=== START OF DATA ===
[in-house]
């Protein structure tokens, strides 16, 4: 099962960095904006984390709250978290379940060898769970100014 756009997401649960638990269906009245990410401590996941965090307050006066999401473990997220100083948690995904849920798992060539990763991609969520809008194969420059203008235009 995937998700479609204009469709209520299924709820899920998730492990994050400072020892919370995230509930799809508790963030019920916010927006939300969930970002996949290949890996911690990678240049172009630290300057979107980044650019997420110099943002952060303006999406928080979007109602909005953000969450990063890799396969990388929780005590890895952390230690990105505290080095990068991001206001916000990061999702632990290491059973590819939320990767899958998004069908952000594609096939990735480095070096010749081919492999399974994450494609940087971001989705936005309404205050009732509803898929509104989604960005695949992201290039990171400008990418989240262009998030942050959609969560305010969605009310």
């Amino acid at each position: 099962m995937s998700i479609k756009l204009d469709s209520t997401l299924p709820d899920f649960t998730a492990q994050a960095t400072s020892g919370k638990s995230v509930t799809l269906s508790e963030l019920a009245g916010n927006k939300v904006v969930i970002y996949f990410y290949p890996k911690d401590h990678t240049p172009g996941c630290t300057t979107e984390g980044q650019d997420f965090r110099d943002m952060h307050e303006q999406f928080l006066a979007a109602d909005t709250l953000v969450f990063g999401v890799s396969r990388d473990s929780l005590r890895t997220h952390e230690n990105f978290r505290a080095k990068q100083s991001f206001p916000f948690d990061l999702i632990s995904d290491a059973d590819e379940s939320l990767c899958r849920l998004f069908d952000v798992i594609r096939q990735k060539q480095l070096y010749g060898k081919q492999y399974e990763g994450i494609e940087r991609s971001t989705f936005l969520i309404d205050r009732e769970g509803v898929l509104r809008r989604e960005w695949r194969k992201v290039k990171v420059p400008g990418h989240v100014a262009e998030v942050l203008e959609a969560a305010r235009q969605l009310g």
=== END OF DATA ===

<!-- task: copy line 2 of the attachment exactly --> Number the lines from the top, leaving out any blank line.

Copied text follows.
């Protein structure tokens, strides 16, 4: 099962960095904006984390709250978290379940060898769970100014 756009997401649960638990269906009245990410401590996941965090307050006066999401473990997220100083948690995904849920798992060539990763991609969520809008194969420059203008235009 995937998700479609204009469709209520299924709820899920998730492990994050400072020892919370995230509930799809508790963030019920916010927006939300969930970002996949290949890996911690990678240049172009630290300057979107980044650019997420110099943002952060303006999406928080979007109602909005953000969450990063890799396969990388929780005590890895952390230690990105505290080095990068991001206001916000990061999702632990290491059973590819939320990767899958998004069908952000594609096939990735480095070096010749081919492999399974994450494609940087971001989705936005309404205050009732509803898929509104989604960005695949992201290039990171400008990418989240262009998030942050959609969560305010969605009310």